|Check out that "hard" body...
I was excited to get started on the body for the
tender. Don't know why. It was a pain-in-the-ass. My fingers/hands
were sore for days doing all the drilling. I started by cutting 16
gauge sheet steel to an approximate shape.
radius corners were bent before any drilling started. A jig was made for the jagged
rivet pattern on the sides. Here it is being held on by clamps and clecos.
Made another jig for the outline
of the oil tank.
And here it is. One side done.
One more to go.
Both side are drilled and the
corners bent. Copper rivets (3/32") are going to be used and are only
for looks. Drive screws (#2) will be used on the bottom to fasten it to
Marked what needed to
be cut out on the end where the curved radius needs to be welded to.
A jig was set up to bend the
upper rear radius. A 4-1/2" diameter PVC pipe was used as it was the only
thing in the shop close to what was needed, A 3" diameter
steel pipe (also laying around the shop) was inserted into the PVC to keep it from bowing in the middle when
down on the bolts. As you can see below, a 1/4" angle iron was
used to pull in the pipe to make the radius needed.
Almost there. Took a couple
tries at getting the bend where I wanted it but at the end, it turned
Here's the left side temporarily
fitted to the frame. The triangular cutout is for the radius corner.
Saw this on a web site which
said that this is how they used to do it on the real ones. A
5"diameter metal disc was hollowed out and then a 108
degree "pie" piece was cut out.
It was then fitted in
preparation to be welded.
Here's the right side welded
up. A 1" diameter tube was cut and welded in place next to the "pie"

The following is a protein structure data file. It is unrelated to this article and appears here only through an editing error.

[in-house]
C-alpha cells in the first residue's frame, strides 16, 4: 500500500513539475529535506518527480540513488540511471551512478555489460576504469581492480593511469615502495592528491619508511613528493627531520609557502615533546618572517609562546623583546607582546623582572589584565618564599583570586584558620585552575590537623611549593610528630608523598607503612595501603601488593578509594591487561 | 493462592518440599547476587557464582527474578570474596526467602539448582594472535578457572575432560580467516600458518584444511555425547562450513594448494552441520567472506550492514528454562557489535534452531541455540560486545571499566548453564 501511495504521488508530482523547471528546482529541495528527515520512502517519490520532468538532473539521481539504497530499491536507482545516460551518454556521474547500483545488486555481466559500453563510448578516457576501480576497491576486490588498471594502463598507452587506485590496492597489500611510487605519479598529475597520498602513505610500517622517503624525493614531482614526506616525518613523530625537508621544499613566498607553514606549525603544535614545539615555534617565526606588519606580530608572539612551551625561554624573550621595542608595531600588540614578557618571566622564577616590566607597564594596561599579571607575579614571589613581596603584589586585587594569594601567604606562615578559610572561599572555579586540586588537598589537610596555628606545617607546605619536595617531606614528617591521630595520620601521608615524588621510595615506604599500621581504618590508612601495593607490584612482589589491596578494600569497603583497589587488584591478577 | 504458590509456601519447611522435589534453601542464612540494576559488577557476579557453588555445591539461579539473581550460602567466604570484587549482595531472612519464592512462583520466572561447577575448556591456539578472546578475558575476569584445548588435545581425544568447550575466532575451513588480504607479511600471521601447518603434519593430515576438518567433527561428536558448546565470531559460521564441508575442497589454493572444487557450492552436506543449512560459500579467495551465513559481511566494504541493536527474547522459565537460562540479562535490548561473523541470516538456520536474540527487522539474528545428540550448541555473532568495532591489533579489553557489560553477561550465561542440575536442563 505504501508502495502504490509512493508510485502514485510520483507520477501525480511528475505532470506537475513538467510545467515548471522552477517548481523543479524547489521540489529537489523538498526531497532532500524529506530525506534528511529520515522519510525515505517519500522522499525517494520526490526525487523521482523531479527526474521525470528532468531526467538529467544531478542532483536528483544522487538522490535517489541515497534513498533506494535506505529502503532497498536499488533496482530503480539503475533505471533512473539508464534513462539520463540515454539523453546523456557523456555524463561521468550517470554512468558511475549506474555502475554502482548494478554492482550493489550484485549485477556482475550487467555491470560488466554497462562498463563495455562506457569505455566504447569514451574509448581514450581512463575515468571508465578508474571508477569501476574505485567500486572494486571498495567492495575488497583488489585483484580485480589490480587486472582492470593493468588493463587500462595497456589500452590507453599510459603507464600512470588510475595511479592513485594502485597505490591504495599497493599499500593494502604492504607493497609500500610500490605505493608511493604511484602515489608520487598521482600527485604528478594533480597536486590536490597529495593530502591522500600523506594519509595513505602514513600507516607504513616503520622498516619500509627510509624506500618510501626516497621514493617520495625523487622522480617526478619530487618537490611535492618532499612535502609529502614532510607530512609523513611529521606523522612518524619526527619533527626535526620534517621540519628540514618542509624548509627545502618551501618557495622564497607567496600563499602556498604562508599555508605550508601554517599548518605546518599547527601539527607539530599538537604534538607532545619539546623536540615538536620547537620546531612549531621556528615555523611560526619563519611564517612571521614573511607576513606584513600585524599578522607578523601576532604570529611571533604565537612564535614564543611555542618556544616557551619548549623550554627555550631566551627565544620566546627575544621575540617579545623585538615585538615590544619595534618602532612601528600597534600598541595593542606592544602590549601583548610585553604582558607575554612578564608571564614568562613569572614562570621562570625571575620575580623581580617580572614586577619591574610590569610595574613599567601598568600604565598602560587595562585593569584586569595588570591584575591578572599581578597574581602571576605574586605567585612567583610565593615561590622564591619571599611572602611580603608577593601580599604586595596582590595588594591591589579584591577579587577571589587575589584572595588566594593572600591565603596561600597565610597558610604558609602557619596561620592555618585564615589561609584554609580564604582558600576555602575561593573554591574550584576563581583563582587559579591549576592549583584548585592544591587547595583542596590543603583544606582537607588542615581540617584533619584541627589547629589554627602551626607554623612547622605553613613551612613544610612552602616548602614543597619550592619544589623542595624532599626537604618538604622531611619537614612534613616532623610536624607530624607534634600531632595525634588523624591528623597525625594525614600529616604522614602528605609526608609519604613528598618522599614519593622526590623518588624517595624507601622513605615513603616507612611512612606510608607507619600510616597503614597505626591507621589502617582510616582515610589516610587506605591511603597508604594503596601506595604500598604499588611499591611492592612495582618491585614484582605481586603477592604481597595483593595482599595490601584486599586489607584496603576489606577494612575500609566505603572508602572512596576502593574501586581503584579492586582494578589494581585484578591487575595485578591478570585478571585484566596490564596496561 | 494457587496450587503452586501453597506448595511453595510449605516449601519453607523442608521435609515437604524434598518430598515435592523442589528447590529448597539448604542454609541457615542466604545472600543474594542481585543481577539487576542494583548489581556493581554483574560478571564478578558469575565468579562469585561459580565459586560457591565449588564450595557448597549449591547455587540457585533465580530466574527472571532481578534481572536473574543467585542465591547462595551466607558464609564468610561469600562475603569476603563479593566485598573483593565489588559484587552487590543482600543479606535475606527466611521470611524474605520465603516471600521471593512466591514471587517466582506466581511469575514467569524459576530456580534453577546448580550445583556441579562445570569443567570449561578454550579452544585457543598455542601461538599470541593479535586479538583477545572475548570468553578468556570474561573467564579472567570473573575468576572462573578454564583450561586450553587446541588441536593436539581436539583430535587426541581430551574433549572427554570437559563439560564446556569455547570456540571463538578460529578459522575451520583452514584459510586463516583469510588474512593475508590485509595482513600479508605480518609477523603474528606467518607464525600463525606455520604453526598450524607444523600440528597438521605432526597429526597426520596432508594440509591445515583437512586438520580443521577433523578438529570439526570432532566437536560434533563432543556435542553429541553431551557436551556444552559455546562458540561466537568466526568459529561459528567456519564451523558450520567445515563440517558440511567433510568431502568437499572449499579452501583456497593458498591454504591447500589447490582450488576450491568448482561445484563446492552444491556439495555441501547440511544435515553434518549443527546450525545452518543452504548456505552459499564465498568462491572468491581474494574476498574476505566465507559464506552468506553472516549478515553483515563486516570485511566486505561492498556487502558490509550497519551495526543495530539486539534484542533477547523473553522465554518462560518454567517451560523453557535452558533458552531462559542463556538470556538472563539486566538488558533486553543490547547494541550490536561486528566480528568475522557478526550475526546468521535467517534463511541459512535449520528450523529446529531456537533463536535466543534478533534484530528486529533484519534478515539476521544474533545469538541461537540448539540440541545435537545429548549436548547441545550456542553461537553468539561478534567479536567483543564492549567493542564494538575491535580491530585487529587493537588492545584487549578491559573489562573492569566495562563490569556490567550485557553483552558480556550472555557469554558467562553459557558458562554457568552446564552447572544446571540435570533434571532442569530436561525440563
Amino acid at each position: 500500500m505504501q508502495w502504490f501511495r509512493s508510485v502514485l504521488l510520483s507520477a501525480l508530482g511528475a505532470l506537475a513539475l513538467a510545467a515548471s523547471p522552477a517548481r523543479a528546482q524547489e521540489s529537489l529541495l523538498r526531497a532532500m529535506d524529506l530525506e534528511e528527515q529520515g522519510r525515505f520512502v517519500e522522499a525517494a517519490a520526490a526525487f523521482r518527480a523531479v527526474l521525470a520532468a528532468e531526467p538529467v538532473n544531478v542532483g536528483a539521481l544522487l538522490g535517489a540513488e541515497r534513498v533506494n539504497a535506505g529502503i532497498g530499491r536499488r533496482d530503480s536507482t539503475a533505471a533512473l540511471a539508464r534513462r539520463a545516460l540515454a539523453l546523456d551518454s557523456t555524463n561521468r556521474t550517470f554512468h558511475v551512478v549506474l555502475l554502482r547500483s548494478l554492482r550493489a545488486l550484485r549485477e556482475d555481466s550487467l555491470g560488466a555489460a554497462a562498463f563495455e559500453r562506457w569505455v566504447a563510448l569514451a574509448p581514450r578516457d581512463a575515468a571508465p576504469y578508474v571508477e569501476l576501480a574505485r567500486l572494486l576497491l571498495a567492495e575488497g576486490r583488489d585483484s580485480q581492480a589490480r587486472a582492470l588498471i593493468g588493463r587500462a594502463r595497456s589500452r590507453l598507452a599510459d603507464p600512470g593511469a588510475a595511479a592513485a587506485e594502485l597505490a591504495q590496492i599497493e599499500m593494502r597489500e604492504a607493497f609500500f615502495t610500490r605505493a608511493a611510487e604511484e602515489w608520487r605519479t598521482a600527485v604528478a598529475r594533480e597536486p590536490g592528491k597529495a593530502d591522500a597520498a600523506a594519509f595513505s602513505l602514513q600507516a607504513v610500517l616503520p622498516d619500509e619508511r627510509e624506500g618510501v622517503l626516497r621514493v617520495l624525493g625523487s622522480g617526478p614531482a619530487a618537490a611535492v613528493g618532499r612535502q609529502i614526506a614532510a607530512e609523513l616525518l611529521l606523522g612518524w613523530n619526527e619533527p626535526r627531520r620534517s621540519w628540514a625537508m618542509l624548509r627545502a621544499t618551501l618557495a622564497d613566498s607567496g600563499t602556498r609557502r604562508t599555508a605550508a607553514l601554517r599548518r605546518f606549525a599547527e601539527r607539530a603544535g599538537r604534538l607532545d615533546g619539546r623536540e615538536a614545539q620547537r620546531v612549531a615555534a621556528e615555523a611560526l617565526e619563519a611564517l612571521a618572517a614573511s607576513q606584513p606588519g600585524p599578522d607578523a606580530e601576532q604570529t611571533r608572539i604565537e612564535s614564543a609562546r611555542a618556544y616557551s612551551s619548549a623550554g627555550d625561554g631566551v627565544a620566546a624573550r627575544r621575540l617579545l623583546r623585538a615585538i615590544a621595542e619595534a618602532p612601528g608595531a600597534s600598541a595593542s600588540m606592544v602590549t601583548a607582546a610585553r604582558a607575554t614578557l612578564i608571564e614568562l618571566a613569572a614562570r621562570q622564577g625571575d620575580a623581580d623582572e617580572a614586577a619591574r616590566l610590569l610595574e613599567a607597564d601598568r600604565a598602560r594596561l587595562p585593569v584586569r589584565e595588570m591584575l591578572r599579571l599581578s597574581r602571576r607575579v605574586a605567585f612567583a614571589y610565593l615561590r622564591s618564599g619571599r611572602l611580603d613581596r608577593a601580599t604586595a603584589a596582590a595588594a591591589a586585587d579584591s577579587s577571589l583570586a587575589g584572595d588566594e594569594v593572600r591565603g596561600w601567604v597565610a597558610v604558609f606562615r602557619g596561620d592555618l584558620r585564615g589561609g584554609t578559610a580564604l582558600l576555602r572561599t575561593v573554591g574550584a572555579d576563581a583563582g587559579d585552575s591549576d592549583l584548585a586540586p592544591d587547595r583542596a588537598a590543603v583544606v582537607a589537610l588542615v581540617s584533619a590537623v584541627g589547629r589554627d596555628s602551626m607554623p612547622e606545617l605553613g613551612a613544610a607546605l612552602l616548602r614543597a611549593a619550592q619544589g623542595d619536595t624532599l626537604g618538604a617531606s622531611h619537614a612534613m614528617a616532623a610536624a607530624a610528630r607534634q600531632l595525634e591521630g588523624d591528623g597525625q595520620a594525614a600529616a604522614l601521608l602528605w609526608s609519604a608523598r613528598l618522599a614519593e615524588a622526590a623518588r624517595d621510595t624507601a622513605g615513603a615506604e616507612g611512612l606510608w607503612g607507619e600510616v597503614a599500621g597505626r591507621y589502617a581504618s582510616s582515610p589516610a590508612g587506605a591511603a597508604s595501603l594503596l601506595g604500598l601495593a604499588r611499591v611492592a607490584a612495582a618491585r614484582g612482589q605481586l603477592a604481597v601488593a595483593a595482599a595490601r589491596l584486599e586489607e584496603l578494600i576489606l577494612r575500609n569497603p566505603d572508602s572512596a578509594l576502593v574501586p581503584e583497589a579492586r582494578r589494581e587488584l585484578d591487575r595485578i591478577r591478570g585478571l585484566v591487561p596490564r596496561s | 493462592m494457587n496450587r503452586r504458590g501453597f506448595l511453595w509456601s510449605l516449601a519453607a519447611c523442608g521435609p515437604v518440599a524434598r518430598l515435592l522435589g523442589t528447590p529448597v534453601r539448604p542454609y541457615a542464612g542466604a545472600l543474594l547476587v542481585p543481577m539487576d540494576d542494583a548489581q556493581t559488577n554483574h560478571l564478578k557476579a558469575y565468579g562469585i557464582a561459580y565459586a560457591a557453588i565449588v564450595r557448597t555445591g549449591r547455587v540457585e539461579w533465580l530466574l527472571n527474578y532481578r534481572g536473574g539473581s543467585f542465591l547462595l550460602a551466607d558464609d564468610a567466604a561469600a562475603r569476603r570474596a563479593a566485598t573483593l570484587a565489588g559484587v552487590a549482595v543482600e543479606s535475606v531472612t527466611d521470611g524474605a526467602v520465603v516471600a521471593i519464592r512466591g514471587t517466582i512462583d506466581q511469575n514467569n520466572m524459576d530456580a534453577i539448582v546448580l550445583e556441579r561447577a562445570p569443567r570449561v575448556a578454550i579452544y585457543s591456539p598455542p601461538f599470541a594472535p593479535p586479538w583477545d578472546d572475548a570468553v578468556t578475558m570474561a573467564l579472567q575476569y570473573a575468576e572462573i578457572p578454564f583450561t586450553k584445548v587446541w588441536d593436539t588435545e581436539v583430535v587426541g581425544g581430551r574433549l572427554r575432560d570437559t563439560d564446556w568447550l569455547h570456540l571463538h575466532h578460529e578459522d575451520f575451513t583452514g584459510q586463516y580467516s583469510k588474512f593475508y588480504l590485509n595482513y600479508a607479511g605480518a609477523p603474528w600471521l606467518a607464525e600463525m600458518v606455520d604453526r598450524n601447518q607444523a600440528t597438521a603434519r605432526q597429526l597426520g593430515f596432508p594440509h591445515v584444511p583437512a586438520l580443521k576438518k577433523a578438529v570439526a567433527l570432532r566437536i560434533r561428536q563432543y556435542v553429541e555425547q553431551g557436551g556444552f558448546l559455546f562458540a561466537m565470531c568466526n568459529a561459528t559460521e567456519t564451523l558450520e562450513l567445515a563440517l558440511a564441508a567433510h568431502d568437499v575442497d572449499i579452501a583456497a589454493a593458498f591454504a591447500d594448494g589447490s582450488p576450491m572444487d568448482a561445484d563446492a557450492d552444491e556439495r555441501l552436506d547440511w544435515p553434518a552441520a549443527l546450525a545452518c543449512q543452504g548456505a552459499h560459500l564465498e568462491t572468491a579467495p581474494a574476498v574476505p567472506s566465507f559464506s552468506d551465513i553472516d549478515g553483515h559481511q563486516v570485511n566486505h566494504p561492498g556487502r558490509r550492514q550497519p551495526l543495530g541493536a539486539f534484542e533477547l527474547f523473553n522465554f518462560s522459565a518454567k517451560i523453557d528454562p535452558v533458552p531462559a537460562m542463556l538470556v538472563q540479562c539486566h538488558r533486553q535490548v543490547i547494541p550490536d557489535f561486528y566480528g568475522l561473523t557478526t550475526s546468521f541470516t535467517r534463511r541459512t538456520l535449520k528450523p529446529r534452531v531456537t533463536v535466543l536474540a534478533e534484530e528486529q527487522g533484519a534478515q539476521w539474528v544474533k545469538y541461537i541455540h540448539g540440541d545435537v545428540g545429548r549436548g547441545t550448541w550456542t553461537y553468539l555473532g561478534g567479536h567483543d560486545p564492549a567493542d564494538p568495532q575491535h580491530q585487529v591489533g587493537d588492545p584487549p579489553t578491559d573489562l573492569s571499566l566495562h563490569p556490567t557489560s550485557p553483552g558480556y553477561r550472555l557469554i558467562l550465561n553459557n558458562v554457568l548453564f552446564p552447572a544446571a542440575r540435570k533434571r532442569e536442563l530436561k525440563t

piece to continue the radius.
Next step was to grind away
until it looked like what I wanted it to look like. Still needs a bit of
What a Riveting Experience!
Well, it was time to try some
riveting. Never did that before. The way the rivets were
installed is probably backwards from traditional ways to peen rivets but
it worked better for me. Rivets were installed in a line of holes (long ones on
the right) and taped to hold them in place so when it was flipped over
they wouldn't fall out.
The rivets were too long so they
were snipped (top row)...
A tip from an air hammer was
modified with a Dremil tool to
match the profile of the rivet head. A heavy hunk of steel was used as
the backer plate. The body panels were placed on top of the backer plate
and peening was done from the outside. In order not to destroy the
copper rivets, the air hammer was set at 25 psi. A couple seconds
on each rivet did the trick. The tape was peeled off
as as the rivets were peened so they wouldn't pop out from the vibration. This
worked great and was fast. Dozens of rivets could be installed at
a time which helped as this 16 gauge sheet was large and heavy to keep
Well, here is one side done, one more
Here are both sides done.
Now to figure out the wiring for the battery, air compressor and
switches. Then it will be time to weld the body to the frame.
After welding things up, plans
are to sand blast it clean, give it a coat of primer and then coat the
water tank with "bed-liner". Once that's done, a fresh coat of paint
will be put on, then to re-install all the piping, trucks, hoses,
Then..... It's time to test it out.
Well, need I say that this will
"still" take a few more months.